For instance, you probably want your sales reps to master the following:

  • A thorough understanding of the company’s offering and unique selling proposition
  • How to research and identify prospects
  • Handling of qualified leads
  • A one-minute elevator pitch
  • A solo product demonstration
  • Closing a deal

Help them master each technique one by one. You’ll get them working faster this way, too, as you can offload smaller tasks like research and outreach to them while they go through the next levels of training.

With training goals well-defined and realistic dates set for each, this will also make the monitoring and review of their progress significantly easier.

Learn more about hiring and training a stellar sales team:

Tip #2: Use video.

Why do you think consumers and businesses gravitate towards video content?

It’s definitely easier to consume than lengthy written articles or guides. It also has the visual component which improves memorization.

Video can be a huge help in a few areas of sales onboarding:

Software - Imagine hiring someone, giving them a log-in to your CRM, and then telling them to get moving. Even if you provided written documentation to train them on the software, how well do you think that would go?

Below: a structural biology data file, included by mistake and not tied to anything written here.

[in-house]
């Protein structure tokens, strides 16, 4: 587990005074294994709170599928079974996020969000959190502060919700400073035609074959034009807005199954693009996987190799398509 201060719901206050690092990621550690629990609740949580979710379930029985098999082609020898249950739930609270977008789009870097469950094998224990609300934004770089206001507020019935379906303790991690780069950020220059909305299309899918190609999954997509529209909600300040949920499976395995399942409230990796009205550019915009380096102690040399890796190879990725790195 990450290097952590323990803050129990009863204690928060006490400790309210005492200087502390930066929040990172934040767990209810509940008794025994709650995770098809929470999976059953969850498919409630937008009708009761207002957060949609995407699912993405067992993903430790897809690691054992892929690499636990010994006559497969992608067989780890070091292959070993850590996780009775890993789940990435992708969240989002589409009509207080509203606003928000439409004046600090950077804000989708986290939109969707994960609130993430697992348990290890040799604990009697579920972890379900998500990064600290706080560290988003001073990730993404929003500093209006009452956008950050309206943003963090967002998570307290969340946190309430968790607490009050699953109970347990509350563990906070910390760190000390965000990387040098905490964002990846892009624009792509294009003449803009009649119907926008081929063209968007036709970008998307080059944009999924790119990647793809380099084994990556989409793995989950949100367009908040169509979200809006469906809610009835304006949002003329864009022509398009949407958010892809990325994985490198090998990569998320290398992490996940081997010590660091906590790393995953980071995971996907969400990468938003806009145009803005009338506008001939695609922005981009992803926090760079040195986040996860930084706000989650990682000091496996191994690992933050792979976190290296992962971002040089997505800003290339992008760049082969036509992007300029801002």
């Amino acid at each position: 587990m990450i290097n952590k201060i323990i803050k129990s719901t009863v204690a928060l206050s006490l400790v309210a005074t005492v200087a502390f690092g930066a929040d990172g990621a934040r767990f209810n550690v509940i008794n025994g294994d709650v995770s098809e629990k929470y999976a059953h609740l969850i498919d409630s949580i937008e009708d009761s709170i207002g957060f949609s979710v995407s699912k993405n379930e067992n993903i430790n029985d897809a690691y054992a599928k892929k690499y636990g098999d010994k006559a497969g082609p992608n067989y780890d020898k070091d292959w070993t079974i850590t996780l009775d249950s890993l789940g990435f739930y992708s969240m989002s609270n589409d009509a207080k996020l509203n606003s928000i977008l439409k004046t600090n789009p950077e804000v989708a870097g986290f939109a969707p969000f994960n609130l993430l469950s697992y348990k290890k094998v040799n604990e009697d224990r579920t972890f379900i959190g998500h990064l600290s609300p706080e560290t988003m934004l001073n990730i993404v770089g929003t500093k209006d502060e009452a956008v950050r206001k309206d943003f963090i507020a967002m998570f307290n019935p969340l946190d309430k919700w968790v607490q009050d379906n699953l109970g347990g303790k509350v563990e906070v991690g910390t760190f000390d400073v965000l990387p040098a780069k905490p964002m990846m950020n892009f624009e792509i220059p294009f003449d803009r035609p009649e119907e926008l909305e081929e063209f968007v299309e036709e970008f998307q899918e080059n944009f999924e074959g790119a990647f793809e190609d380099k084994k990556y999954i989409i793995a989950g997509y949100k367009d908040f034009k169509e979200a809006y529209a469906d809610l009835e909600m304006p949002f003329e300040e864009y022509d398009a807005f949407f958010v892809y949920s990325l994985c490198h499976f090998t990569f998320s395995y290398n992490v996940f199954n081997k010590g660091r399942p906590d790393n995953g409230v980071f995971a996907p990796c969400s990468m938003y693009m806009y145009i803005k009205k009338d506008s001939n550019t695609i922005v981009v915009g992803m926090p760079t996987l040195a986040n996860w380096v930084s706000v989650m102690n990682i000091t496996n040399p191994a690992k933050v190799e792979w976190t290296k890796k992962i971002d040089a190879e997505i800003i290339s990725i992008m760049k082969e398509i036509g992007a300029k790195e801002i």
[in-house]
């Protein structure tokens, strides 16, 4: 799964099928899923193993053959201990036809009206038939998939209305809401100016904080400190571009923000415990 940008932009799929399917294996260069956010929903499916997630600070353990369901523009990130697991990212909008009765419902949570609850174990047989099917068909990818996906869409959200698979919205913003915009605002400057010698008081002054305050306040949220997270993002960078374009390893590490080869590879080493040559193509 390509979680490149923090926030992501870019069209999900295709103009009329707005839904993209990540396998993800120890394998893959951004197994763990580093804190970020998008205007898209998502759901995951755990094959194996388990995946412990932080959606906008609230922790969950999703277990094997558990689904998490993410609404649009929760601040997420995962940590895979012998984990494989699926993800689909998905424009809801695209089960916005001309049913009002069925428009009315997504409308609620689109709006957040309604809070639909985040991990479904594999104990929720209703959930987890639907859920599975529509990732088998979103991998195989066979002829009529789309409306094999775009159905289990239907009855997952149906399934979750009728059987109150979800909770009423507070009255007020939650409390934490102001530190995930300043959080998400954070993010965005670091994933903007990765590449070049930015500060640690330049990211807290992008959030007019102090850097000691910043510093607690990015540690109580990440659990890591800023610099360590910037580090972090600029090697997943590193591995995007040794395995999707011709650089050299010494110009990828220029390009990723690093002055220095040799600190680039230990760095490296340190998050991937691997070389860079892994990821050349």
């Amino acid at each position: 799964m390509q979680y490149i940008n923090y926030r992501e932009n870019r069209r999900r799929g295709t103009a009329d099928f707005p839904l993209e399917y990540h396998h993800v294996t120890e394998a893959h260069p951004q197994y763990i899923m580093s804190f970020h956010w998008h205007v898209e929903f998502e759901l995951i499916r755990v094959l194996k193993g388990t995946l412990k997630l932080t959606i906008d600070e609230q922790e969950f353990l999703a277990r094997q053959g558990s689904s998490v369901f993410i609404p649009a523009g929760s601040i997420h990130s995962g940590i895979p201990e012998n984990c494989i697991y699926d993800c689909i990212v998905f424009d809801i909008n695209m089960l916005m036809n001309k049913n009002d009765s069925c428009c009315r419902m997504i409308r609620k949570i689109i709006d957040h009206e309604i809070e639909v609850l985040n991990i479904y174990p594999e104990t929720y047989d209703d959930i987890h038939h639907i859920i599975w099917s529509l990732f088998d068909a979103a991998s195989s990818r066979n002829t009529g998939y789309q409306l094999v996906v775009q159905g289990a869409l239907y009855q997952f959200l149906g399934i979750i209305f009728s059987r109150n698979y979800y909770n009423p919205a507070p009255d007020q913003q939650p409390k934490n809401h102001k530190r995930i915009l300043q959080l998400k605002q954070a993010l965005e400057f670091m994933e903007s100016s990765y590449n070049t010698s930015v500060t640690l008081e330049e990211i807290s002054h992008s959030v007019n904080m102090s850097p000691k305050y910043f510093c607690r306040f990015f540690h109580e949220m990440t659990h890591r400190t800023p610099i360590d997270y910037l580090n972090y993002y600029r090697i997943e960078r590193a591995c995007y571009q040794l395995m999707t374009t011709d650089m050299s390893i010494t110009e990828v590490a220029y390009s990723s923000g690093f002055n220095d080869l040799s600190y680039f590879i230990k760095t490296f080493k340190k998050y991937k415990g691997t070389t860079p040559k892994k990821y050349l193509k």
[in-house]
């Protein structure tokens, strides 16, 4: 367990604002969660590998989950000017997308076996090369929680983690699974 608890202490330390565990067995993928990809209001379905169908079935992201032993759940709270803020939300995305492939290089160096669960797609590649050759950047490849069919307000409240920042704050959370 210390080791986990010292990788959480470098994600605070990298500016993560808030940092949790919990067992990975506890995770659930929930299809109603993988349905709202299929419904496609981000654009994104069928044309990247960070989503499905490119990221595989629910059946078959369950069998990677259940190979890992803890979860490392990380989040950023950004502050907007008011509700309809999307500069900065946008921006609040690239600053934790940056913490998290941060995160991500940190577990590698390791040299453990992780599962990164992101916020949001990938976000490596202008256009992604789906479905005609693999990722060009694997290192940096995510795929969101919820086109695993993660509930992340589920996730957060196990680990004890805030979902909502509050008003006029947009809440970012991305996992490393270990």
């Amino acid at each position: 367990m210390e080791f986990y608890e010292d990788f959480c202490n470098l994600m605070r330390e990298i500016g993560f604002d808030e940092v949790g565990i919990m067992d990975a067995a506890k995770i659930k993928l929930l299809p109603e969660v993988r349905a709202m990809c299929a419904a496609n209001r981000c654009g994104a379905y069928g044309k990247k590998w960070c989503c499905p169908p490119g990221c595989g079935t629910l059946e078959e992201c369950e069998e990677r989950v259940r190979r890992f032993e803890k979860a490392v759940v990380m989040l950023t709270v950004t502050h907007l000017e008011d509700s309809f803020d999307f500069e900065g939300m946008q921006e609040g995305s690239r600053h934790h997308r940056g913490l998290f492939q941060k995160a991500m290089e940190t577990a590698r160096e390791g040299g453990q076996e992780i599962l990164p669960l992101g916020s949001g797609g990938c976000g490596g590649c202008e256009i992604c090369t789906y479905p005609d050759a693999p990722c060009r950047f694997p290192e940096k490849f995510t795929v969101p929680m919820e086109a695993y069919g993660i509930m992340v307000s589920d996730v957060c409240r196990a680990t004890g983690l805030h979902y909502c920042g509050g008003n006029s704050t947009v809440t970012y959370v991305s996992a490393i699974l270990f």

If you want to teach sales reps how to make essential business software work in their favor, walk them through it over video and show them how powerful it is.

Workflow - Learning about a company’s software is just the tip of the iceberg. The workflow surrounding it must be mastered as well.

You could provide written documentation that explains how leads are logged or how new sales orders are processed in the CRM. But if you want this knowledge to stick, create a complementary video tutorial that demonstrates each task.

Here is an example from Wrike that shows you how to use projects, folders and tasks:

Tests - At some point, you’re going to want to put your sales reps’ newly acquired skills to the test.

For evaluations of hands-on tasks (like task management in your CRM or conducting live product demos), set up a video session through Zoom and record it. Afterwards, watch it with the rep and walk them through what they did well and where they fell short.

Tip #3: Use audio.

Similarly, you can use audio recordings to improve the sales onboarding process.

Think about it like this:

You know that new hires have read up extensively on your company and watched your video training materials. But these guides tend to show the step-by-step process.

To really solidify their learnings, you want them to experience real-world calls with prospects, leads, and customers—without actually putting them in the driver’s seat.